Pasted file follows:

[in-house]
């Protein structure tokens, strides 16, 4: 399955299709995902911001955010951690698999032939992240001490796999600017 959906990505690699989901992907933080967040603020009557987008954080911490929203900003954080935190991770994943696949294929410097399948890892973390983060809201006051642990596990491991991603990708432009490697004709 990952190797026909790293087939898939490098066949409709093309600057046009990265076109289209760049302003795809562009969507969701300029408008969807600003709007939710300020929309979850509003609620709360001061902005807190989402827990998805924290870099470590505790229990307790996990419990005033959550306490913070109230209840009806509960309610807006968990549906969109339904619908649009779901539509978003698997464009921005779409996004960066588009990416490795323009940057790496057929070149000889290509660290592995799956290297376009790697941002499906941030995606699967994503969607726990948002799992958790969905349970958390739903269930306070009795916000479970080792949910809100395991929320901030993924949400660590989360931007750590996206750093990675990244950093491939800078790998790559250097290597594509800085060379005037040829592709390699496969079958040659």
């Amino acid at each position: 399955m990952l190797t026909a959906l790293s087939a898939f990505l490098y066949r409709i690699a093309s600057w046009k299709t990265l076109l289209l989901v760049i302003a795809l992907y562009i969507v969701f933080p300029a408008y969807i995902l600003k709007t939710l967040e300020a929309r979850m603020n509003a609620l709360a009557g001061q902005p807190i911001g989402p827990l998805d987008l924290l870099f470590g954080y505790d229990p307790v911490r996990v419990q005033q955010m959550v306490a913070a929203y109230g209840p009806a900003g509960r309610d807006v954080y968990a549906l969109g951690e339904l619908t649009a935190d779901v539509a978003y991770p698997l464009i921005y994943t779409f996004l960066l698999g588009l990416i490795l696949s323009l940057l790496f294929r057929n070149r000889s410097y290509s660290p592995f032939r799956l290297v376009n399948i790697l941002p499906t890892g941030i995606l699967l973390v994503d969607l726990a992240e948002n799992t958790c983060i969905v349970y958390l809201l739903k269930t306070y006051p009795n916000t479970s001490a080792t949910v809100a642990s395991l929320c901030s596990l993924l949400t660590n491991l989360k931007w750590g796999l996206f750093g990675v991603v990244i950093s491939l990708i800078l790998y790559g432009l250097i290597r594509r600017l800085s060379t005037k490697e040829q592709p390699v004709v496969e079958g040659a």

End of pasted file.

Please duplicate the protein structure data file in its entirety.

[in-house]
């Protein structure tokens, strides 16, 4: 399955299709995902911001955010951690698999032939992240001490796999600017 959906990505690699989901992907933080967040603020009557987008954080911490929203900003954080935190991770994943696949294929410097399948890892973390983060809201006051642990596990491991991603990708432009490697004709 990952190797026909790293087939898939490098066949409709093309600057046009990265076109289209760049302003795809562009969507969701300029408008969807600003709007939710300020929309979850509003609620709360001061902005807190989402827990998805924290870099470590505790229990307790996990419990005033959550306490913070109230209840009806509960309610807006968990549906969109339904619908649009779901539509978003698997464009921005779409996004960066588009990416490795323009940057790496057929070149000889290509660290592995799956290297376009790697941002499906941030995606699967994503969607726990948002799992958790969905349970958390739903269930306070009795916000479970080792949910809100395991929320901030993924949400660590989360931007750590996206750093990675990244950093491939800078790998790559250097290597594509800085060379005037040829592709390699496969079958040659």
């Amino acid at each position: 399955m990952l190797t026909a959906l790293s087939a898939f990505l490098y066949r409709i690699a093309s600057w046009k299709t990265l076109l289209l989901v760049i302003a795809l992907y562009i969507v969701f933080p300029a408008y969807i995902l600003k709007t939710l967040e300020a929309r979850m603020n509003a609620l709360a009557g001061q902005p807190i911001g989402p827990l998805d987008l924290l870099f470590g954080y505790d229990p307790v911490r996990v419990q005033q955010m959550v306490a913070a929203y109230g209840p009806a900003g509960r309610d807006v954080y968990a549906l969109g951690e339904l619908t649009a935190d779901v539509a978003y991770p698997l464009i921005y994943t779409f996004l960066l698999g588009l990416i490795l696949s323009l940057l790496f294929r057929n070149r000889s410097y290509s660290p592995f032939r799956l290297v376009n399948i790697l941002p499906t890892g941030i995606l699967l973390v994503d969607l726990a992240e948002n799992t958790c983060i969905v349970y958390l809201l739903k269930t306070y006051p009795n916000t479970s001490a080792t949910v809100a642990s395991l929320c901030s596990l993924l949400t660590n491991l989360k931007w750590g796999l996206f750093g990675v991603v990244i950093s491939l990708i800078l790998y790559g432009l250097i290597r594509r600017l800085s060379t005037k490697e040829q592709p390699v004709v496969e079958g040659a």